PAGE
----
I grew up in New York City, specifically The Bronx. (Yes, that uppercase T is part of the official name of the borough that’s at the top right of the NYC map.) There, at a certain age, we played a street game called ‘May I?’ It involved making a creative request to move forward by hops or skips or steps, and accepting an alternative order from the leader. But first, you always had to ask ‘May I,’ or you would be sent back to the starting line.
Well, unlike my young colleagues, I didn’t do well at this game. I enjoyed the creative part, but would forget the ‘May I.’ Still, it was a good experience for a pre-entrepreneur, or a pre-rainmaker, or anyone who would eventually have a greater need to ask for forgiveness than to ask for permission.
But still, there is a cosmic question for which we all need an answer:
When should I start with ‘May I?’ and when can I safely fly into action?
After a lot of thought, and asking a few wise folks what they think, I have concluded that it comes down to one key point: Where does the other person draw their personal boundary line? If you stay outside that line, the ‘May I?’ is optional. But once you cross that border, it’s an imperative.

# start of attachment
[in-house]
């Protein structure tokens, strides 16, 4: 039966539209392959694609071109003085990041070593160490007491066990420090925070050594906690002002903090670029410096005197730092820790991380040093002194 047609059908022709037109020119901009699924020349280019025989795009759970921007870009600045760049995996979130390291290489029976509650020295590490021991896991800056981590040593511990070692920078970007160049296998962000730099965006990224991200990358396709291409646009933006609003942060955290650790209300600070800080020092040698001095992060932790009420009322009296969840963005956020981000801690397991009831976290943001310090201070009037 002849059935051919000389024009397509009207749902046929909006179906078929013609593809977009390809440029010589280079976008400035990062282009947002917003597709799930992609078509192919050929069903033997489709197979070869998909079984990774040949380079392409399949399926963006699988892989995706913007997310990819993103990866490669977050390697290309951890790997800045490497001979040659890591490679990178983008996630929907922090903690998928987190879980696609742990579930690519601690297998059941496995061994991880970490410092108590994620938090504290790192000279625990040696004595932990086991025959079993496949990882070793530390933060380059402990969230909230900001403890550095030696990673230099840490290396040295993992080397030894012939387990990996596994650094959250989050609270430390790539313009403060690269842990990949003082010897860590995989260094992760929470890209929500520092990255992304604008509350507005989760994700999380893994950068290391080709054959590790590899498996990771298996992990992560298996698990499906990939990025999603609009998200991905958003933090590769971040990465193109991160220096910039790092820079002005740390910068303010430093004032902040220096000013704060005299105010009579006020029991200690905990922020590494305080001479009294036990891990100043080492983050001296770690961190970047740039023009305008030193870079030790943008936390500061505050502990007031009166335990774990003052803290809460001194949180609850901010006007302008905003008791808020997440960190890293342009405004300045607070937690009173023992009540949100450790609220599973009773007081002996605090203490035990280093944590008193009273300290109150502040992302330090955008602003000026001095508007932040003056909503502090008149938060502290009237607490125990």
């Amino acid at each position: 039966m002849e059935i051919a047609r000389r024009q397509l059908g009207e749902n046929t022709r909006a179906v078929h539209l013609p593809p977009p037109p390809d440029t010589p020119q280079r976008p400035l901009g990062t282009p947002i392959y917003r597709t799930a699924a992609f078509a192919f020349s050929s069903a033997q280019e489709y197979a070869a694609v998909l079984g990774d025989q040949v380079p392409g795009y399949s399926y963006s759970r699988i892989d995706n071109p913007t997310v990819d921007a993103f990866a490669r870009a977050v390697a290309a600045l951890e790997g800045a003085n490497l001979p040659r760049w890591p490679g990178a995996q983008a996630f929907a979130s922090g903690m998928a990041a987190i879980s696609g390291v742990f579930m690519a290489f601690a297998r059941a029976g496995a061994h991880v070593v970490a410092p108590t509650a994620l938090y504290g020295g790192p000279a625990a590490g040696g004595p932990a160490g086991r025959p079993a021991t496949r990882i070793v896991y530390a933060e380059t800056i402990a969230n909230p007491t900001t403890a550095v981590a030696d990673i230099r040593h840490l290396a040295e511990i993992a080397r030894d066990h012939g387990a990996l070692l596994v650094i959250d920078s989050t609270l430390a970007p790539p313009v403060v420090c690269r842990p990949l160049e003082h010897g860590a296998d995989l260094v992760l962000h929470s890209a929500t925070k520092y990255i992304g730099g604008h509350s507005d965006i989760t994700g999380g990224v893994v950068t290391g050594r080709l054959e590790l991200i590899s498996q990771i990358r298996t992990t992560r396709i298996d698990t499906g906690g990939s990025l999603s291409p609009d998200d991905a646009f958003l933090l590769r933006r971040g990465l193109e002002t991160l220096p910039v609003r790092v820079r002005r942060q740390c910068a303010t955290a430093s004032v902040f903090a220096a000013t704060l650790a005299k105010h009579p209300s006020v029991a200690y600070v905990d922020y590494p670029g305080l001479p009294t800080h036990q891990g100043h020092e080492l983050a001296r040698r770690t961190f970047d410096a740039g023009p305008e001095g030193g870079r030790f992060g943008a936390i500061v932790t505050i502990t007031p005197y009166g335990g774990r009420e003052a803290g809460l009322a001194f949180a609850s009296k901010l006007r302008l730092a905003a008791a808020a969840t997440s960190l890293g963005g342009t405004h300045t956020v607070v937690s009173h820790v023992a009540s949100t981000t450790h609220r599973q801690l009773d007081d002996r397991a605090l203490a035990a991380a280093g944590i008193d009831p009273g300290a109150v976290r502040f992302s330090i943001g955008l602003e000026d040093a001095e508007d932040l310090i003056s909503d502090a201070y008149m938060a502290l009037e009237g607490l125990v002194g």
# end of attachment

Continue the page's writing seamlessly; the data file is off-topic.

So, how do you apply this to the creative arts of business?
Just remember that although you have a pretty good idea where your own boundaries are, and you have an idea about the other person’s boundaries, you just don’t know where they really draw the line. Therefore, it’s best to get their permission before launching into your pitch. This leaves a lot of territory in which to introduce yourself via a topic that is related to your ultimate intention, in hopes of encouraging them move their boundary lines just a little closer to you.
And one more point, if I may…
A great deal of that open territory is actually inside your own space. That’s where you can get creative with your questioning, and where you can give yourself permission to move ahead. And that’s how you start becoming great at selling anything from grand ideas to Ginsu knives. Because the first person you have to sell… is you!
Yes, you may. And yes, you can. It’s all your game to play and win!